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First Newton Room In The UK Is Officially Opened In Thurso

25th March 2019

Photograph of First Newton Room In The UK Is Officially Opened In Thurso

The first Norwegian style learning centre in the UK was officially opened in Thurso today Monday 25th March 2019.

Newton Rooms are designed to inspire more young people to become interested in Science, Technology, Engineering and Mathematics (STEM), and encourage them to study these subjects in school and beyond.

The centre at North Highland College UHI in Thurso is the first of a network of Newton Rooms being created in the Highland region by the Science Skills Academy, a partnership project led by Highlands and Islands Enterprise (HIE) with £3m from the Inverness and Highland City-Region Deal.

It will provide an inspirational setting for school pupils to take part in practical activities which complement the STEM sectors found in the region. It also provides an accessible base for extracurricular STEM activities not only for young people but also their families and others in the local community as well as across the region.

Although initially focused on the Highland region, due to City-Region Deal funding, the programme will seek to spread its activity across all areas in the Highlands and Islands region.

Other organisations behind the initiative include Skills Development Scotland, the University of the Highlands and Islands, The Highland Council and NHS Highland.

International specialist firm FIRST Scandinavia, the company that developed and owns the Newton concept, was appointed by HIE last year to create Scotland's first Newton room in Thurso.

Scotland's second Newton Room in Lochaber will be opened on the 2nd April and, in the interim period, will be hosted at Caol Youth Centre. It is intended that it will later be part of the new Centre for Science and Technology in Fort William which is being planned by West Highland College UHI.

Organisations behind the project are developing Newton Modules to match STEM sectors in the Highlands and Islands, which will complement the Scottish Government’s Curriculum for Excellence and Scottish STEM Strategy.

Andrew Johnston, HIE’s director for the Science Skills Academy, said: "It’s great to see the first Newton Room in the country officially opened in Thurso. Caithness has been at the forefront of scientific and technological advances in Scotland for more than 60 years and this facility will help it stay there. The centre will aim to inspire young people across the whole of Caithness and North Sutherland who are interested in STEM subjects.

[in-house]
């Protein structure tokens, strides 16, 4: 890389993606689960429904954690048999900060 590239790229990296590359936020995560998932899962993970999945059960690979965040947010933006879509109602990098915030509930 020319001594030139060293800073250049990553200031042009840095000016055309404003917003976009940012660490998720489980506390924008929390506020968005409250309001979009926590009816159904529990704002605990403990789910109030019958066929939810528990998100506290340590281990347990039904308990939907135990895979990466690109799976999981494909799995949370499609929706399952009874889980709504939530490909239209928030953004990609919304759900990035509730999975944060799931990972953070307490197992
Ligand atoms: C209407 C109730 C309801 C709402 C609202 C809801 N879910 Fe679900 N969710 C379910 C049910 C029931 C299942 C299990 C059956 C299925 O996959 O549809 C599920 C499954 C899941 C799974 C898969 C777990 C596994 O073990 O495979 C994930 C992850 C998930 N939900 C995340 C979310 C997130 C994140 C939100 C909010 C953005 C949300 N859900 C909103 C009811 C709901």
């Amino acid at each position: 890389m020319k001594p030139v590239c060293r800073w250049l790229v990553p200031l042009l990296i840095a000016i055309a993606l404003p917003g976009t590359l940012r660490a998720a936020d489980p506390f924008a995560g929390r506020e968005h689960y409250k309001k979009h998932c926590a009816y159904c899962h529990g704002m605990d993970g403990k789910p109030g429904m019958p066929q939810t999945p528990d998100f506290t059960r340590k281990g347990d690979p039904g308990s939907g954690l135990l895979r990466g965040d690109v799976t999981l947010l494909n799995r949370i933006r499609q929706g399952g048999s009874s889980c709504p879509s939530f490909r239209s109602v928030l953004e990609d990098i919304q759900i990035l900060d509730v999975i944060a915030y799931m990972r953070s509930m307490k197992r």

Minister for Further Education, Higher Education and Science, Richard Lochhead said: "The Newton Rooms project offers pupils and the community a wonderful opportunity to discover and become enthused by STEM.

“This is the first facility of its kind to open in the UK, supported by the Inverness and Highland City-Region Deal, and reflects Scotland’s position as a pioneer in STEM. It is important that we engage and involve people from all walks of life and at all ages to develop STEM skills and knowledge in our rapidly changing world, to enrich their lives and benefit the Scottish economy.

“I would like to thank the staff of North Highland College and their partners for their work inspiring children and young people and providing new and creative opportunities to make STEM education stimulating, attractive and rewarding."

Donald MacBeath, principal of North Highland College UHI, said: “I’m delighted that the main campus of North Highland College UHI will be hosting the country’s first Newton Room. I believe it will become the focal point for innovative and industry-focussed STEM learning for the area’s young people. Being located in a college environment with a significant STEM research portfolio will only further add value to the overall Newton Room experience"

The Science Skills Academy is a partnership project led by HIE with £3m from the Inverness and Highland City-Region Deal and support from The Highland Council, the University of the Highlands and Islands, Skills Development Scotland, and others. Its role is to inspire more young people to study science, technology, engineering and maths (STEM), and benefit from the thousands of new job opportunities anticipated in the region in the coming years.

Inverness and City Region Deal

The Inverness and Highland City-Region Deal is jointly funded by the Scottish and UK Governments. The Scottish Government have committed up to £135 million in the Deal, the UK Government has committed up to £53 million, and the Highland Council and regional partners have committed up to £127 million over 10 years.

 

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